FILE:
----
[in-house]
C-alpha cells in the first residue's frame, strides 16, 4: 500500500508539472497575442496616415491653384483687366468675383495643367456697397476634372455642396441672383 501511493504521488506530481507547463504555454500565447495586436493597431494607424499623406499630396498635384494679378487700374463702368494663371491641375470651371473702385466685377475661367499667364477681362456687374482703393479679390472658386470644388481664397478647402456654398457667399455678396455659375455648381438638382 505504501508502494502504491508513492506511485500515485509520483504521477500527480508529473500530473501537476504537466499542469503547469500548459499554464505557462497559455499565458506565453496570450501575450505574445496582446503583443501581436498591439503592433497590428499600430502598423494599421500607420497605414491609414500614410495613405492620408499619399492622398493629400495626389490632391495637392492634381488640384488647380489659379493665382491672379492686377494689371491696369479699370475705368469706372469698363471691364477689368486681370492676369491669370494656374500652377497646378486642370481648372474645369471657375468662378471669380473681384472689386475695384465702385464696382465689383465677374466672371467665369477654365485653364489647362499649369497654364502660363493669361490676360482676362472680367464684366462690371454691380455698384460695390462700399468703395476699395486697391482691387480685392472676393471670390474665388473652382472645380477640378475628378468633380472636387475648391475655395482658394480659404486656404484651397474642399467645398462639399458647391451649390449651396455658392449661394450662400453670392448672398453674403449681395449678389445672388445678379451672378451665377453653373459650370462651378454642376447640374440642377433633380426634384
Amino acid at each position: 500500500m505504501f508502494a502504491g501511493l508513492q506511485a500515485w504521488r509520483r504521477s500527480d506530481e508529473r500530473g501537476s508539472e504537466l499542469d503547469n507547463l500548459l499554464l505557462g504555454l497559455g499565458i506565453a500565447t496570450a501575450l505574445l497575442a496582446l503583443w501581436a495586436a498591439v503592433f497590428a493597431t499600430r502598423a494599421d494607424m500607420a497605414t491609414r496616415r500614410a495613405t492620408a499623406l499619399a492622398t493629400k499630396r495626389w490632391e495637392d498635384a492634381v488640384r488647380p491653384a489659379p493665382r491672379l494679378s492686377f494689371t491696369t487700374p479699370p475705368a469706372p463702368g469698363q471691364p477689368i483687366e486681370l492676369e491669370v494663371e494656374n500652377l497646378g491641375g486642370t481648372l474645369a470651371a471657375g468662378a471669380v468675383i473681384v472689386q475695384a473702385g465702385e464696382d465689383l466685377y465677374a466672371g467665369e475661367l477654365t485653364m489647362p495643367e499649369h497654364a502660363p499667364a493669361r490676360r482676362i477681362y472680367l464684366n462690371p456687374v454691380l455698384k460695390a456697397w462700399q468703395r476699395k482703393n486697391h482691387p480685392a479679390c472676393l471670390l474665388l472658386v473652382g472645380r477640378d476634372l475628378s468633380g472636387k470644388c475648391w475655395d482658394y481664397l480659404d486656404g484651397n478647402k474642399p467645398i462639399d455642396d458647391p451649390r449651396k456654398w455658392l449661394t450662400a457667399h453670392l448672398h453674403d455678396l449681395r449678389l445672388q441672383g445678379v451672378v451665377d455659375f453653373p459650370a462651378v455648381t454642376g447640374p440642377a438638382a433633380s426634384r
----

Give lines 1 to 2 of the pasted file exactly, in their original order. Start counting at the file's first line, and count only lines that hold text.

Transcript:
[in-house]
C-alpha cells in the first residue's frame, strides 16, 4: 500500500508539472497575442496616415491653384483687366468675383495643367456697397476634372455642396441672383 501511493504521488506530481507547463504555454500565447495586436493597431494607424499623406499630396498635384494679378487700374463702368494663371491641375470651371473702385466685377475661367499667364477681362456687374482703393479679390472658386470644388481664397478647402456654398457667399455678396455659375455648381438638382 505504501508502494502504491508513492506511485500515485509520483504521477500527480508529473500530473501537476504537466499542469503547469500548459499554464505557462497559455499565458506565453496570450501575450505574445496582446503583443501581436498591439503592433497590428499600430502598423494599421500607420497605414491609414500614410495613405492620408499619399492622398493629400495626389490632391495637392492634381488640384488647380489659379493665382491672379492686377494689371491696369479699370475705368469706372469698363471691364477689368486681370492676369491669370494656374500652377497646378486642370481648372474645369471657375468662378471669380473681384472689386475695384465702385464696382465689383465677374466672371467665369477654365485653364489647362499649369497654364502660363493669361490676360482676362472680367464684366462690371454691380455698384460695390462700399468703395476699395486697391482691387480685392472676393471670390474665388473652382472645380477640378475628378468633380472636387475648391475655395482658394480659404486656404484651397474642399467645398462639399458647391451649390449651396455658392449661394450662400453670392448672398453674403449681395449678389445672388445678379451672378451665377453653373459650370462651378454642376447640374440642377433633380426634384